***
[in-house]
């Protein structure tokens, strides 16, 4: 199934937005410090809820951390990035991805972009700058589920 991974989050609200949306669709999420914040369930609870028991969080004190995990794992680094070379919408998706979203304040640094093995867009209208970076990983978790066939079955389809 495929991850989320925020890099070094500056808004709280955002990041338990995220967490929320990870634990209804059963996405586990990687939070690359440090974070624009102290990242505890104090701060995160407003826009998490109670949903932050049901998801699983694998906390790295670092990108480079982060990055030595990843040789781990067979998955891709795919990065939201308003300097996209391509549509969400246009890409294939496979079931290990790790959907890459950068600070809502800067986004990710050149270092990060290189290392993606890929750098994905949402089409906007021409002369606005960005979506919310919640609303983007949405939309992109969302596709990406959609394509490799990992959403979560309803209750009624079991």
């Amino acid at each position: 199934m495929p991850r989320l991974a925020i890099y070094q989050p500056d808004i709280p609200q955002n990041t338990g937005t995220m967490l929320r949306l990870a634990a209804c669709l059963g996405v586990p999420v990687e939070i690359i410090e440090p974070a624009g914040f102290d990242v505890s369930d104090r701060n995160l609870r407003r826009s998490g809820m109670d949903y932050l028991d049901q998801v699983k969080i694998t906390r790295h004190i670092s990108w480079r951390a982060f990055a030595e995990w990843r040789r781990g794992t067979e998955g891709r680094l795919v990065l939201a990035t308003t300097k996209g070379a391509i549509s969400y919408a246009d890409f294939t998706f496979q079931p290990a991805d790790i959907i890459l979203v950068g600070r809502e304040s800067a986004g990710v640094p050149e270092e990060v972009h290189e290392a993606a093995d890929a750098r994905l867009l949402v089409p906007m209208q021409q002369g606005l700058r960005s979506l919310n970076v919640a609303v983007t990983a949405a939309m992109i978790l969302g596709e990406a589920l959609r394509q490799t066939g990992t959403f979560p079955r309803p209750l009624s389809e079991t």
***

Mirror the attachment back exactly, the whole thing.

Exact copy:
[in-house]
């Protein structure tokens, strides 16, 4: 199934937005410090809820951390990035991805972009700058589920 991974989050609200949306669709999420914040369930609870028991969080004190995990794992680094070379919408998706979203304040640094093995867009209208970076990983978790066939079955389809 495929991850989320925020890099070094500056808004709280955002990041338990995220967490929320990870634990209804059963996405586990990687939070690359440090974070624009102290990242505890104090701060995160407003826009998490109670949903932050049901998801699983694998906390790295670092990108480079982060990055030595990843040789781990067979998955891709795919990065939201308003300097996209391509549509969400246009890409294939496979079931290990790790959907890459950068600070809502800067986004990710050149270092990060290189290392993606890929750098994905949402089409906007021409002369606005960005979506919310919640609303983007949405939309992109969302596709990406959609394509490799990992959403979560309803209750009624079991």
């Amino acid at each position: 199934m495929p991850r989320l991974a925020i890099y070094q989050p500056d808004i709280p609200q955002n990041t338990g937005t995220m967490l929320r949306l990870a634990a209804c669709l059963g996405v586990p999420v990687e939070i690359i410090e440090p974070a624009g914040f102290d990242v505890s369930d104090r701060n995160l609870r407003r826009s998490g809820m109670d949903y932050l028991d049901q998801v699983k969080i694998t906390r790295h004190i670092s990108w480079r951390a982060f990055a030595e995990w990843r040789r781990g794992t067979e998955g891709r680094l795919v990065l939201a990035t308003t300097k996209g070379a391509i549509s969400y919408a246009d890409f294939t998706f496979q079931p290990a991805d790790i959907i890459l979203v950068g600070r809502e304040s800067a986004g990710v640094p050149e270092e990060v972009h290189e290392a993606a093995d890929a750098r994905l867009l949402v089409p906007m209208q021409q002369g606005l700058r960005s979506l919310n970076v919640a609303v983007t990983a949405a939309m992109i978790l969302g596709e990406a589920l959609r394509q490799t066939g990992t959403f979560p079955r309803p209750l009624s389809e079991t």